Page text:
Everyone needs exercise, including your pet

By DR. FRED SELF / Veterinarian

It is not unusual to see people out jogging along the street or to go to the gym and see a room full of occupied treadmills.

It is unusual to see someone jogging with their pet. Also, it is highly unlikely that you will ever go to the gym and see a dog on a treadmill.

Although taking our pets to the gym is not the best idea, getting them some exercise is important.

Like people, dogs and cats will gain weight if they are allowed to eat and not provided with a way to burn calories. We rarely think of our pets needing to be active. Our dogs seem always to be into something. Either roaming through the house or sprinting across the yard. Cats likewise appear to be investigating their environment on a regular basis.

However, the truth is that very few of our furry friends get enough sustained exercise to allow for calorie burning. As a result, like people, they develop joint disease and organ system failures.

The big question is, “How do I make my pets exercise?” It may be easier than you think. For dogs it takes about 15 minutes of walking without stopping to smell the roses or the tree trunks or the fire hydrants. That is not to say the walk should stop at 15 minutes, but it should last at least that long. Also, the first time out should be a shorter distance. Then build up over time. It does not have to be a walk around the neighborhood either. Some dogs will quickly learn to use a treadmill. That makes it easier for them to exercise when the weather is bad.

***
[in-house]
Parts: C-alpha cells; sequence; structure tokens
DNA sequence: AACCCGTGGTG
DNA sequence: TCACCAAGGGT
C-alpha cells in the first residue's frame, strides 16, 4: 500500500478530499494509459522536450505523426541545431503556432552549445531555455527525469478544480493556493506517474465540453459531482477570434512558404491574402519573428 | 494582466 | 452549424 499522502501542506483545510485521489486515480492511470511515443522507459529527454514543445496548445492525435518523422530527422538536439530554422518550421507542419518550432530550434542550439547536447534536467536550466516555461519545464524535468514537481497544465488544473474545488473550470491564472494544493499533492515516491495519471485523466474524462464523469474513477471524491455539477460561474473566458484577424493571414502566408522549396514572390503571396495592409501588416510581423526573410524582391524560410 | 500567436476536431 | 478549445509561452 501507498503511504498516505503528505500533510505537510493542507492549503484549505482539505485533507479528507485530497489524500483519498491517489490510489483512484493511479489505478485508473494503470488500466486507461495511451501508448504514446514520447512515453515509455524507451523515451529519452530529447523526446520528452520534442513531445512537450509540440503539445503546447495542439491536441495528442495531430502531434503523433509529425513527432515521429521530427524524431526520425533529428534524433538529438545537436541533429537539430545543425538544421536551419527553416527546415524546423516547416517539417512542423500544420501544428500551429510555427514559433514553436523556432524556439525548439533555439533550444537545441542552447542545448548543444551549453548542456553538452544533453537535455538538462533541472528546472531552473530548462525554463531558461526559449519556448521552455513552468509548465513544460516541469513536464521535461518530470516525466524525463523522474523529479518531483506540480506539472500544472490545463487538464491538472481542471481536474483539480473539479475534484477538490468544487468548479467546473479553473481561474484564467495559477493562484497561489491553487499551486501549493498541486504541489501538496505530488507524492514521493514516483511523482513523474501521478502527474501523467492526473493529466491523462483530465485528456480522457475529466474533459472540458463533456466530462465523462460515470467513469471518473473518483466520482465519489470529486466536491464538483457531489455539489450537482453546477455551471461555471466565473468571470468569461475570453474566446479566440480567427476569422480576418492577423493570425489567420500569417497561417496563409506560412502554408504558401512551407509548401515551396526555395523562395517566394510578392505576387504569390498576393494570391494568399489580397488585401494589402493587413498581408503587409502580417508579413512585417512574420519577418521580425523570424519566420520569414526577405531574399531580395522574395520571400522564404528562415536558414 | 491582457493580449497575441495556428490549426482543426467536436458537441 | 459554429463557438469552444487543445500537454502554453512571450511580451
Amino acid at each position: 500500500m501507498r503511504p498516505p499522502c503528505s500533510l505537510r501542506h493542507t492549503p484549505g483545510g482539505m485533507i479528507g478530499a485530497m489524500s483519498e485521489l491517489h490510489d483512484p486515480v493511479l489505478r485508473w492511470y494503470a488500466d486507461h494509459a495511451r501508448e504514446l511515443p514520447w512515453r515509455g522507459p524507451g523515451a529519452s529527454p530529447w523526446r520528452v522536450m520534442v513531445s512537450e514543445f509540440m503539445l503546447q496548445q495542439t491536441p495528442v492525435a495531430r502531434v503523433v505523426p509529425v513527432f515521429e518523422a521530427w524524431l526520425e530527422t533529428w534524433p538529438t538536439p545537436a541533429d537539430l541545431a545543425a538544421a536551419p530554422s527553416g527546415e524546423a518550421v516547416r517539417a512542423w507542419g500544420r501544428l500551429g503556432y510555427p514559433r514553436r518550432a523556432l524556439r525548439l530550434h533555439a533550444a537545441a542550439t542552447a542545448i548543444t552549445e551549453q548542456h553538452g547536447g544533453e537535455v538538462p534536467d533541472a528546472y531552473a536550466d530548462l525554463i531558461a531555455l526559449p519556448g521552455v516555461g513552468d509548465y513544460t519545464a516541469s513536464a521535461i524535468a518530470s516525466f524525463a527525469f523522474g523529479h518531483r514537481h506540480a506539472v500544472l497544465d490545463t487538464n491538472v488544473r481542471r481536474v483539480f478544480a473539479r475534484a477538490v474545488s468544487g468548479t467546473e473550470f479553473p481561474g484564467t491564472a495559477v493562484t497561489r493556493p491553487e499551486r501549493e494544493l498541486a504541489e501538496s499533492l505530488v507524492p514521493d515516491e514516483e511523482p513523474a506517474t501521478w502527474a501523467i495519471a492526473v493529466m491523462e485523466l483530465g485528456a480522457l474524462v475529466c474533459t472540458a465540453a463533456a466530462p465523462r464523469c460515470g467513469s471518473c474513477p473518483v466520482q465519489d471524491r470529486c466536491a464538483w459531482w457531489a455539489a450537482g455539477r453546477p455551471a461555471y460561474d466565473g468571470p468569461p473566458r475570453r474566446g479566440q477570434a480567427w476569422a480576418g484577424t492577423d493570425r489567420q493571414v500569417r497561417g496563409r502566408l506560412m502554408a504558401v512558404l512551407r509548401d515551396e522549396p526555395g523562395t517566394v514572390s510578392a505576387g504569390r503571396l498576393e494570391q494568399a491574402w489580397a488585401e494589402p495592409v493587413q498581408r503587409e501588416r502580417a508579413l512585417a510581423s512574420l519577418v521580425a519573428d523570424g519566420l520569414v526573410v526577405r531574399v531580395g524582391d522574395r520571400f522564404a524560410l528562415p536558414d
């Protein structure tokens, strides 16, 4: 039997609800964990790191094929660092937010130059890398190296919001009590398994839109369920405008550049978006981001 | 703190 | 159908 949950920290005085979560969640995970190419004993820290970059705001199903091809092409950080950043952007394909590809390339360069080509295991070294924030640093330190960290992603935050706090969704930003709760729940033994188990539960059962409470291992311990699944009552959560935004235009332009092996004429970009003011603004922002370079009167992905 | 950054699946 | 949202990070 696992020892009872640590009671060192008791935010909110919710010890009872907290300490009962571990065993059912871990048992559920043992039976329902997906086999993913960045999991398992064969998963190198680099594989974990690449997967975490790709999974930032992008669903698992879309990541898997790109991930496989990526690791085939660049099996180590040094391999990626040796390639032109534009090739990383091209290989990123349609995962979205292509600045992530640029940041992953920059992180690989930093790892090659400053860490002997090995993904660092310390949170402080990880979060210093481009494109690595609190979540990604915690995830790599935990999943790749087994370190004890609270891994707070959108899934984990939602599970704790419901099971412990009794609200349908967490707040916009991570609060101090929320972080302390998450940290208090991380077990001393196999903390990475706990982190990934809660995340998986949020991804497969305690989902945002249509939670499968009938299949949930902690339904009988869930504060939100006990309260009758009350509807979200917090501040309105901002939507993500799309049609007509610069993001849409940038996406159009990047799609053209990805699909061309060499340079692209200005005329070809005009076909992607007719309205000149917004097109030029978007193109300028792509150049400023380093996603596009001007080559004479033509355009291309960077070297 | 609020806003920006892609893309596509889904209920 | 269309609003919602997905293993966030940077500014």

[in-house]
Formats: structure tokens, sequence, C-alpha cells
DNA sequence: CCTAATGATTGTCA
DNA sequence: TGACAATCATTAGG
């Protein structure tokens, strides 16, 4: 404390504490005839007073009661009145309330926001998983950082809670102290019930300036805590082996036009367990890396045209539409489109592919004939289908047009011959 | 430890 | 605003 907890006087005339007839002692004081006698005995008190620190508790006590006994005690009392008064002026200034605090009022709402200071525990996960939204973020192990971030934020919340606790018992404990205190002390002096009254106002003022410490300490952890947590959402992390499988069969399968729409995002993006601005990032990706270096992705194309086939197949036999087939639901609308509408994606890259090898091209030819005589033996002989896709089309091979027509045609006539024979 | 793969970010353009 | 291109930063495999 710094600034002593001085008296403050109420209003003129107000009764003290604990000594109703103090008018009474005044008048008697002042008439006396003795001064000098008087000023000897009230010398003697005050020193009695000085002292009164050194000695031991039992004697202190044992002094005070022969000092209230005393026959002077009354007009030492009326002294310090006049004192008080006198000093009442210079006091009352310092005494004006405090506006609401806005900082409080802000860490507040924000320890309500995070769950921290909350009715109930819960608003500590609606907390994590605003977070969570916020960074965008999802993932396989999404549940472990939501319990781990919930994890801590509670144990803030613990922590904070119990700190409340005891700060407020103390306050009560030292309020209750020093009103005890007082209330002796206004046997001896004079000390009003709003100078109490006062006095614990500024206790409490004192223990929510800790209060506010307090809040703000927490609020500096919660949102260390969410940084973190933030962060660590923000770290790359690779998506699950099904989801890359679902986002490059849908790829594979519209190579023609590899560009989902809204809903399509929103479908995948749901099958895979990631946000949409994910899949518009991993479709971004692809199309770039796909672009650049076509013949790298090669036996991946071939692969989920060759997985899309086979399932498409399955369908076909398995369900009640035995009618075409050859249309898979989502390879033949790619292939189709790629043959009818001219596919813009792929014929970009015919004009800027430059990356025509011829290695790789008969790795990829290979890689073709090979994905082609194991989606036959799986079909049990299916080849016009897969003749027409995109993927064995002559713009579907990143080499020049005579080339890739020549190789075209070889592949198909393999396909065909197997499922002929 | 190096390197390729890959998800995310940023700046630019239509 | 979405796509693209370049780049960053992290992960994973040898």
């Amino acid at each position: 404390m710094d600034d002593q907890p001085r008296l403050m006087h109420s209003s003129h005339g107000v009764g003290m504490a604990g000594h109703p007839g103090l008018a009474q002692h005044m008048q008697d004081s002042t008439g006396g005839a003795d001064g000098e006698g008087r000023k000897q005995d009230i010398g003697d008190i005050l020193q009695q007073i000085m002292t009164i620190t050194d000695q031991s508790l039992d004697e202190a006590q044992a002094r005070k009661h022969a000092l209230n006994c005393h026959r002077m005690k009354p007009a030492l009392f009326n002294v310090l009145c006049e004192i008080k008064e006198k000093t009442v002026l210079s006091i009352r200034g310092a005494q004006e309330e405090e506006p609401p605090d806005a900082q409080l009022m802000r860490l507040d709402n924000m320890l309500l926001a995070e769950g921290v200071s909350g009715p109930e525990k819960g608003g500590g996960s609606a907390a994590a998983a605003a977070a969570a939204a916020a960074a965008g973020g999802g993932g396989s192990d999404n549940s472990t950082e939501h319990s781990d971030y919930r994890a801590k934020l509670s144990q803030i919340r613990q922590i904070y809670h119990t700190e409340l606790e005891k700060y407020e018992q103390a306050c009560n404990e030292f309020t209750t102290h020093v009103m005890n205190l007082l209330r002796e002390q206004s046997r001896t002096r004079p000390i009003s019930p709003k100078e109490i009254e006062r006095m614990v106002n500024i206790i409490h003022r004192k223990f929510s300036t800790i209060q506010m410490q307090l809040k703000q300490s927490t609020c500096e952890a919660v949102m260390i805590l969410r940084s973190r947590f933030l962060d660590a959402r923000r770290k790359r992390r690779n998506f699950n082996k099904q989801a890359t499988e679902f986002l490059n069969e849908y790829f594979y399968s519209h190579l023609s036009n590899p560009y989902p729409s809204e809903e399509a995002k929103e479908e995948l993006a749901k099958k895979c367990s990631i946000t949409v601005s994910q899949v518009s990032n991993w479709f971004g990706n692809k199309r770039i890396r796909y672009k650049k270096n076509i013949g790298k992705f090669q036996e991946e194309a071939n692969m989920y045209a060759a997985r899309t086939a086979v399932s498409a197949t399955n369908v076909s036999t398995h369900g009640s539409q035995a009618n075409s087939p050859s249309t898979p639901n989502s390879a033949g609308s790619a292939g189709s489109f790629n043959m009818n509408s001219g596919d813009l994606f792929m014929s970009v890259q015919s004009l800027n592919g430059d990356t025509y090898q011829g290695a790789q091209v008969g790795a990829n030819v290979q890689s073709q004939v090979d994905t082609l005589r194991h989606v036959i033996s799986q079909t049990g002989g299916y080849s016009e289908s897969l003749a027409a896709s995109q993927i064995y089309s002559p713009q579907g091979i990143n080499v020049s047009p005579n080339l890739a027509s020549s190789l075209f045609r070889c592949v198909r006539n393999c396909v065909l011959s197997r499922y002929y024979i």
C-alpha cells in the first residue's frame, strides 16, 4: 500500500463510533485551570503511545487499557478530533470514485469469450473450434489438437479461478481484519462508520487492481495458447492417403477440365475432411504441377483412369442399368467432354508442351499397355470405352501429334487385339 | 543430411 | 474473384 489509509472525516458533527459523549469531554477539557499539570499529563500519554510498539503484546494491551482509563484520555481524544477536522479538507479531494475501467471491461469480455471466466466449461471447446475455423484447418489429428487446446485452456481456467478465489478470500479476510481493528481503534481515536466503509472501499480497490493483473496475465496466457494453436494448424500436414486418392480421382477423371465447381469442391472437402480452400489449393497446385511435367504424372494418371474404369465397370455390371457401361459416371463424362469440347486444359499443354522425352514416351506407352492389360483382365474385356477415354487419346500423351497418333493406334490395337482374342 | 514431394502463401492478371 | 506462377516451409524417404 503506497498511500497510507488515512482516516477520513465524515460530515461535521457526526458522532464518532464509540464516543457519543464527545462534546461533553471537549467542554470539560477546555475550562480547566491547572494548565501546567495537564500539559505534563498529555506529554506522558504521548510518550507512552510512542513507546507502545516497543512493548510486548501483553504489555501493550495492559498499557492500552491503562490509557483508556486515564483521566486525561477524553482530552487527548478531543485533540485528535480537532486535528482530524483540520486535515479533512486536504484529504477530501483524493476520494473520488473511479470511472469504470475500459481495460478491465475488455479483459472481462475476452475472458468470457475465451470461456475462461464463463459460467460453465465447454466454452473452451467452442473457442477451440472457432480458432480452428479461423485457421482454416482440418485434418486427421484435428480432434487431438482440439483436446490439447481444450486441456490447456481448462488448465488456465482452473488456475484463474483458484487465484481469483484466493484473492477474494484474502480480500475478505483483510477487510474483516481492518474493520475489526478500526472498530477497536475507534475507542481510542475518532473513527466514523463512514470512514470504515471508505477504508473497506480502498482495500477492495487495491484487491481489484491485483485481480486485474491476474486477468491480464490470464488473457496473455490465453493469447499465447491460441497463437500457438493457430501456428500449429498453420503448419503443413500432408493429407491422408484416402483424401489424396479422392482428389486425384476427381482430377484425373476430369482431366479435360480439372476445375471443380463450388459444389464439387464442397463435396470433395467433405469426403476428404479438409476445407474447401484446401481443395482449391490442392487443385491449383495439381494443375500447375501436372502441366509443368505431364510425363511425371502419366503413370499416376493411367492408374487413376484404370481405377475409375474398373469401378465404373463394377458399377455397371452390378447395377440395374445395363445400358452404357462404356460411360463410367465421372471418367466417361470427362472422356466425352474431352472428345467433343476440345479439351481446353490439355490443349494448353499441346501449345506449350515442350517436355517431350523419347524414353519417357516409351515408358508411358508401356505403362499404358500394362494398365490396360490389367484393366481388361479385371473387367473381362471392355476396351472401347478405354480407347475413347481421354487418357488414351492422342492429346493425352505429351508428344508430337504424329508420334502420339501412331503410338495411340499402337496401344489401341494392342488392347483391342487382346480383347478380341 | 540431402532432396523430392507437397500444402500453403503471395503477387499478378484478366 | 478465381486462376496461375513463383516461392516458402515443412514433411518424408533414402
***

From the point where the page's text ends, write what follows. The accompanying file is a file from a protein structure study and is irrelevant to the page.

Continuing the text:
With cats you have to use a different set of tactics. It may be less time consuming as well. Few cats will use treadmills. In order to get them up and going you may have to play hide and seek with their food. Instead of putting all their food in a bowl, hide some around the house.

In order to eat their full meal, they will have to walk around to find it. Another idea is to provide your cat with places to climb. Cats like to sit on high places around the room. So give them safe objects to climb on, and they will get more of a workout.

Anything you can do to increase your pet’s exercise will be a big help.

Dr. Fred Self is a veterinarian at Shelbiana Animal Clinic, along with Dr. Charles Thornburg. You can reach him at 669-7717.